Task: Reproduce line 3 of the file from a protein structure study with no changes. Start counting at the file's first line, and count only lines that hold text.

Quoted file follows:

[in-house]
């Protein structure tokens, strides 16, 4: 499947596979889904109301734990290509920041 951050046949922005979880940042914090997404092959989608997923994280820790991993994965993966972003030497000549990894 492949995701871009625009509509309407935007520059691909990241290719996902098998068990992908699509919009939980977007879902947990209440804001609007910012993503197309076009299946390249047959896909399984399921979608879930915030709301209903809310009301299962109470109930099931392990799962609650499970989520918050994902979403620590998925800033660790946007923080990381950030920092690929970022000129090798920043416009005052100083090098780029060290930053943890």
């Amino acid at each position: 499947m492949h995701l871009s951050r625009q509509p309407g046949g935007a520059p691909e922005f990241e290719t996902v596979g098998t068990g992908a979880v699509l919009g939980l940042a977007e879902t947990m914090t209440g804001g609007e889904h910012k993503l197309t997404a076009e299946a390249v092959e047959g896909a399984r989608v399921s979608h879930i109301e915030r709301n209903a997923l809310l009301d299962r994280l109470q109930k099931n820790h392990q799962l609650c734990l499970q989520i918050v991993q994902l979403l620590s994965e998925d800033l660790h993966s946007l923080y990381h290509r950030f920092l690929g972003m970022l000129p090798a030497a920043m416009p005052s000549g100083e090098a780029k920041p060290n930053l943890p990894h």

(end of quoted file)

């Amino acid at each position: 499947m492949h995701l871009s951050r625009q509509p309407g046949g935007a520059p691909e922005f990241e290719t996902v596979g098998t068990g992908a979880v699509l919009g939980l940042a977007e879902t947990m914090t209440g804001g609007e889904h910012k993503l197309t997404a076009e299946a390249v092959e047959g896909a399984r989608v399921s979608h879930i109301e915030r709301n209903a997923l809310l009301d299962r994280l109470q109930k099931n820790h392990q799962l609650c734990l499970q989520i918050v991993q994902l979403l620590s994965e998925d800033l660790h993966s946007l923080y990381h290509r950030f920092l690929g972003m970022l000129p090798a030497a920043m416009p005052s000549g100083e090098a780029k920041p060290n930053l943890p990894h």